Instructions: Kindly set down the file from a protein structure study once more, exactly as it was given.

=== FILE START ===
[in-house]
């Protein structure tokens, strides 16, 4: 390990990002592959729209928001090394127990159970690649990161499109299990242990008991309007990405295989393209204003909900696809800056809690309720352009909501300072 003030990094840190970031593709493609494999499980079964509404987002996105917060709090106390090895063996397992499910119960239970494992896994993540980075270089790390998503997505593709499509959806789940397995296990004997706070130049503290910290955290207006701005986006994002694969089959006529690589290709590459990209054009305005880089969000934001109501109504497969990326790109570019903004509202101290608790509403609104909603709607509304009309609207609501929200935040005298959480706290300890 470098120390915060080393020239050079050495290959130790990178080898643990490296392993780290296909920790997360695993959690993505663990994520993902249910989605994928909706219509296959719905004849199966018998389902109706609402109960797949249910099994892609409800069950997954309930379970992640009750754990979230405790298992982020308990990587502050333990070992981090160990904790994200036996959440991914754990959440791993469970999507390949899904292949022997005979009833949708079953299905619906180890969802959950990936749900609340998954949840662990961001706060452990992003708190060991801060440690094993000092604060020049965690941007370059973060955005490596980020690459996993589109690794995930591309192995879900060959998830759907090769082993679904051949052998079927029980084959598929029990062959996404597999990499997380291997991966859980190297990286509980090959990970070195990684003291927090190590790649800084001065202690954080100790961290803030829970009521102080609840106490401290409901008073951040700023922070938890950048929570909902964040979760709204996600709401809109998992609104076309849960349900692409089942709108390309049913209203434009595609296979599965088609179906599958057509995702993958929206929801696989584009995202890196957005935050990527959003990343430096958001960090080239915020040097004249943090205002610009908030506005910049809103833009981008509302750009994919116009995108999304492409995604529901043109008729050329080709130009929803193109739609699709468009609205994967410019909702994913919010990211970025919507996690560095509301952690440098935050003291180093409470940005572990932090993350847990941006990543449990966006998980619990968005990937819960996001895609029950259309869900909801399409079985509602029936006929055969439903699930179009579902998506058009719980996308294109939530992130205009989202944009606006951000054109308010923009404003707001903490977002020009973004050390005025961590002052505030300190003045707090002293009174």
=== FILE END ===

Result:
[in-house]
């Protein structure tokens, strides 16, 4: 390990990002592959729209928001090394127990159970690649990161499109299990242990008991309007990405295989393209204003909900696809800056809690309720352009909501300072 003030990094840190970031593709493609494999499980079964509404987002996105917060709090106390090895063996397992499910119960239970494992896994993540980075270089790390998503997505593709499509959806789940397995296990004997706070130049503290910290955290207006701005986006994002694969089959006529690589290709590459990209054009305005880089969000934001109501109504497969990326790109570019903004509202101290608790509403609104909603709607509304009309609207609501929200935040005298959480706290300890 470098120390915060080393020239050079050495290959130790990178080898643990490296392993780290296909920790997360695993959690993505663990994520993902249910989605994928909706219509296959719905004849199966018998389902109706609402109960797949249910099994892609409800069950997954309930379970992640009750754990979230405790298992982020308990990587502050333990070992981090160990904790994200036996959440991914754990959440791993469970999507390949899904292949022997005979009833949708079953299905619906180890969802959950990936749900609340998954949840662990961001706060452990992003708190060991801060440690094993000092604060020049965690941007370059973060955005490596980020690459996993589109690794995930591309192995879900060959998830759907090769082993679904051949052998079927029980084959598929029990062959996404597999990499997380291997991966859980190297990286509980090959990970070195990684003291927090190590790649800084001065202690954080100790961290803030829970009521102080609840106490401290409901008073951040700023922070938890950048929570909902964040979760709204996600709401809109998992609104076309849960349900692409089942709108390309049913209203434009595609296979599965088609179906599958057509995702993958929206929801696989584009995202890196957005935050990527959003990343430096958001960090080239915020040097004249943090205002610009908030506005910049809103833009981008509302750009994919116009995108999304492409995604529901043109008729050329080709130009929803193109739609699709468009609205994967410019909702994913919010990211970025919507996690560095509301952690440098935050003291180093409470940005572990932090993350847990941006990543449990966006998980619990968005990937819960996001895609029950259309869900909801399409079985509602029936006929055969439903699930179009579902998506058009719980996308294109939530992130205009989202944009606006951000054109308010923009404003707001903490977002020009973004050390005025961590002052505030300190003045707090002293009174």